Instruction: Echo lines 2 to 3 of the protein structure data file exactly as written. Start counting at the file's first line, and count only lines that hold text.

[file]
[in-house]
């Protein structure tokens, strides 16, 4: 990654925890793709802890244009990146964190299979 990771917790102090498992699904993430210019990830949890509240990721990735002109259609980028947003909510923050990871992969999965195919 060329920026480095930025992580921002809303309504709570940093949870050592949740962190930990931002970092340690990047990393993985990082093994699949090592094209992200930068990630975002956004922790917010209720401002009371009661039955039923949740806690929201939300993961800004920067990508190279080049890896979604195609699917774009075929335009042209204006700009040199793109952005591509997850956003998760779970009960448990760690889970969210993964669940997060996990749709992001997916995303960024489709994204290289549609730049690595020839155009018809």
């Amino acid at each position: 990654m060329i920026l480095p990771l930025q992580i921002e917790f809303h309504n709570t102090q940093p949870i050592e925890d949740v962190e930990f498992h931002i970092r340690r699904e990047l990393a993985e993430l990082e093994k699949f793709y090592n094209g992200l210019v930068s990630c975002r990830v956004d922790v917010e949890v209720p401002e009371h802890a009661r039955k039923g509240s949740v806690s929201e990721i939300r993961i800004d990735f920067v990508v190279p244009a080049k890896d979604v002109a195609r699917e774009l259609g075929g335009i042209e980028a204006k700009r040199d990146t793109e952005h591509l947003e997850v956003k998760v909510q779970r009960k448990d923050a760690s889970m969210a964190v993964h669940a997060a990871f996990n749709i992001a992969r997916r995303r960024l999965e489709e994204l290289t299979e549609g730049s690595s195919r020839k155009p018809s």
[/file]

């Protein structure tokens, strides 16, 4: 990654925890793709802890244009990146964190299979 990771917790102090498992699904993430210019990830949890509240990721990735002109259609980028947003909510923050990871992969999965195919 060329920026480095930025992580921002809303309504709570940093949870050592949740962190930990931002970092340690990047990393993985990082093994699949090592094209992200930068990630975002956004922790917010209720401002009371009661039955039923949740806690929201939300993961800004920067990508190279080049890896979604195609699917774009075929335009042209204006700009040199793109952005591509997850956003998760779970009960448990760690889970969210993964669940997060996990749709992001997916995303960024489709994204290289549609730049690595020839155009018809």
């Amino acid at each position: 990654m060329i920026l480095p990771l930025q992580i921002e917790f809303h309504n709570t102090q940093p949870i050592e925890d949740v962190e930990f498992h931002i970092r340690r699904e990047l990393a993985e993430l990082e093994k699949f793709y090592n094209g992200l210019v930068s990630c975002r990830v956004d922790v917010e949890v209720p401002e009371h802890a009661r039955k039923g509240s949740v806690s929201e990721i939300r993961i800004d990735f920067v990508v190279p244009a080049k890896d979604v002109a195609r699917e774009l259609g075929g335009i042209e980028a204006k700009r040199d990146t793109e952005h591509l947003e997850v956003k998760v909510q779970r009960k448990d923050a760690s889970m969210a964190v993964h669940a997060a990871f996990n749709i992001a992969r997916r995303r960024l999965e489709e994204l290289t299979e549609g730049s690595s195919r020839k155009p018809s």